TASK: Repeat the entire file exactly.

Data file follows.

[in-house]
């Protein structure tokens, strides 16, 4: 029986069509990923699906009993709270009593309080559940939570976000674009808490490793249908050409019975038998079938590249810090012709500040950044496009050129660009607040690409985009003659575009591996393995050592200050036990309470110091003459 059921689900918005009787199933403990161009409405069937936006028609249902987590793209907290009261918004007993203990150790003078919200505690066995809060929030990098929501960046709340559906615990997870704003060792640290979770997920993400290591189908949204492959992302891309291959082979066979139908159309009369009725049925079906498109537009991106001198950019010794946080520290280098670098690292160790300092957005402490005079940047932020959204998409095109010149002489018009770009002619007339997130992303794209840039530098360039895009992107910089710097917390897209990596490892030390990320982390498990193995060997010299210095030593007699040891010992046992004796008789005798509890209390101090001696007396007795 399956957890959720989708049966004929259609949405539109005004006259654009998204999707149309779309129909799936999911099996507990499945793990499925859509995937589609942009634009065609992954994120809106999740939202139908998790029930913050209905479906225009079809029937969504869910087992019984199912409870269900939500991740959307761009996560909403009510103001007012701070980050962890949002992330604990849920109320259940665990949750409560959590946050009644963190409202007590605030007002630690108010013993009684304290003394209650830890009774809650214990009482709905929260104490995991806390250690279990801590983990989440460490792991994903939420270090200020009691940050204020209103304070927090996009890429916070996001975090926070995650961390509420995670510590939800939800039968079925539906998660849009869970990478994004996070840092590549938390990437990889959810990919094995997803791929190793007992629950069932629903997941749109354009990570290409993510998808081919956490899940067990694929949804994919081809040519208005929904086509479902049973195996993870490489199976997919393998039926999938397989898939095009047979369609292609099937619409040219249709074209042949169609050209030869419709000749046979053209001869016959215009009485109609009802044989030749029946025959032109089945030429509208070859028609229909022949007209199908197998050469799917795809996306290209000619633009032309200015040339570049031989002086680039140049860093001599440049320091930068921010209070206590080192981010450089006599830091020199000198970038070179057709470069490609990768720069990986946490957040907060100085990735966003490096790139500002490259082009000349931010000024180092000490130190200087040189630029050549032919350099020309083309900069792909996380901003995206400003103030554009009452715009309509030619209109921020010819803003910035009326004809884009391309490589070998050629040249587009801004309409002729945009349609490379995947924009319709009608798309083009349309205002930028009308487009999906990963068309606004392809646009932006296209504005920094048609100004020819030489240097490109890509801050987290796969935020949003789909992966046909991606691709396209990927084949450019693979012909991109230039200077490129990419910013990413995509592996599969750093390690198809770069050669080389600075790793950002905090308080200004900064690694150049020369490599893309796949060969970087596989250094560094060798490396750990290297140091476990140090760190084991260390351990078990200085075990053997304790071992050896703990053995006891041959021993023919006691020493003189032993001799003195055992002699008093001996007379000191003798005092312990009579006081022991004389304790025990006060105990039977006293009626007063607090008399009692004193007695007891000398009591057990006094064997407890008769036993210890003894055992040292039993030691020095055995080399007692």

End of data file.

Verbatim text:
[in-house]
């Protein structure tokens, strides 16, 4: 029986069509990923699906009993709270009593309080559940939570976000674009808490490793249908050409019975038998079938590249810090012709500040950044496009050129660009607040690409985009003659575009591996393995050592200050036990309470110091003459 059921689900918005009787199933403990161009409405069937936006028609249902987590793209907290009261918004007993203990150790003078919200505690066995809060929030990098929501960046709340559906615990997870704003060792640290979770997920993400290591189908949204492959992302891309291959082979066979139908159309009369009725049925079906498109537009991106001198950019010794946080520290280098670098690292160790300092957005402490005079940047932020959204998409095109010149002489018009770009002619007339997130992303794209840039530098360039895009992107910089710097917390897209990596490892030390990320982390498990193995060997010299210095030593007699040891010992046992004796008789005798509890209390101090001696007396007795 399956957890959720989708049966004929259609949405539109005004006259654009998204999707149309779309129909799936999911099996507990499945793990499925859509995937589609942009634009065609992954994120809106999740939202139908998790029930913050209905479906225009079809029937969504869910087992019984199912409870269900939500991740959307761009996560909403009510103001007012701070980050962890949002992330604990849920109320259940665990949750409560959590946050009644963190409202007590605030007002630690108010013993009684304290003394209650830890009774809650214990009482709905929260104490995991806390250690279990801590983990989440460490792991994903939420270090200020009691940050204020209103304070927090996009890429916070996001975090926070995650961390509420995670510590939800939800039968079925539906998660849009869970990478994004996070840092590549938390990437990889959810990919094995997803791929190793007992629950069932629903997941749109354009990570290409993510998808081919956490899940067990694929949804994919081809040519208005929904086509479902049973195996993870490489199976997919393998039926999938397989898939095009047979369609292609099937619409040219249709074209042949169609050209030869419709000749046979053209001869016959215009009485109609009802044989030749029946025959032109089945030429509208070859028609229909022949007209199908197998050469799917795809996306290209000619633009032309200015040339570049031989002086680039140049860093001599440049320091930068921010209070206590080192981010450089006599830091020199000198970038070179057709470069490609990768720069990986946490957040907060100085990735966003490096790139500002490259082009000349931010000024180092000490130190200087040189630029050549032919350099020309083309900069792909996380901003995206400003103030554009009452715009309509030619209109921020010819803003910035009326004809884009391309490589070998050629040249587009801004309409002729945009349609490379995947924009319709009608798309083009349309205002930028009308487009999906990963068309606004392809646009932006296209504005920094048609100004020819030489240097490109890509801050987290796969935020949003789909992966046909991606691709396209990927084949450019693979012909991109230039200077490129990419910013990413995509592996599969750093390690198809770069050669080389600075790793950002905090308080200004900064690694150049020369490599893309796949060969970087596989250094560094060798490396750990290297140091476990140090760190084991260390351990078990200085075990053997304790071992050896703990053995006891041959021993023919006691020493003189032993001799003195055992002699008093001996007379000191003798005092312990009579006081022991004389304790025990006060105990039977006293009626007063607090008399009692004193007695007891000398009591057990006094064997407890008769036993210890003894055992040292039993030691020095055995080399007692």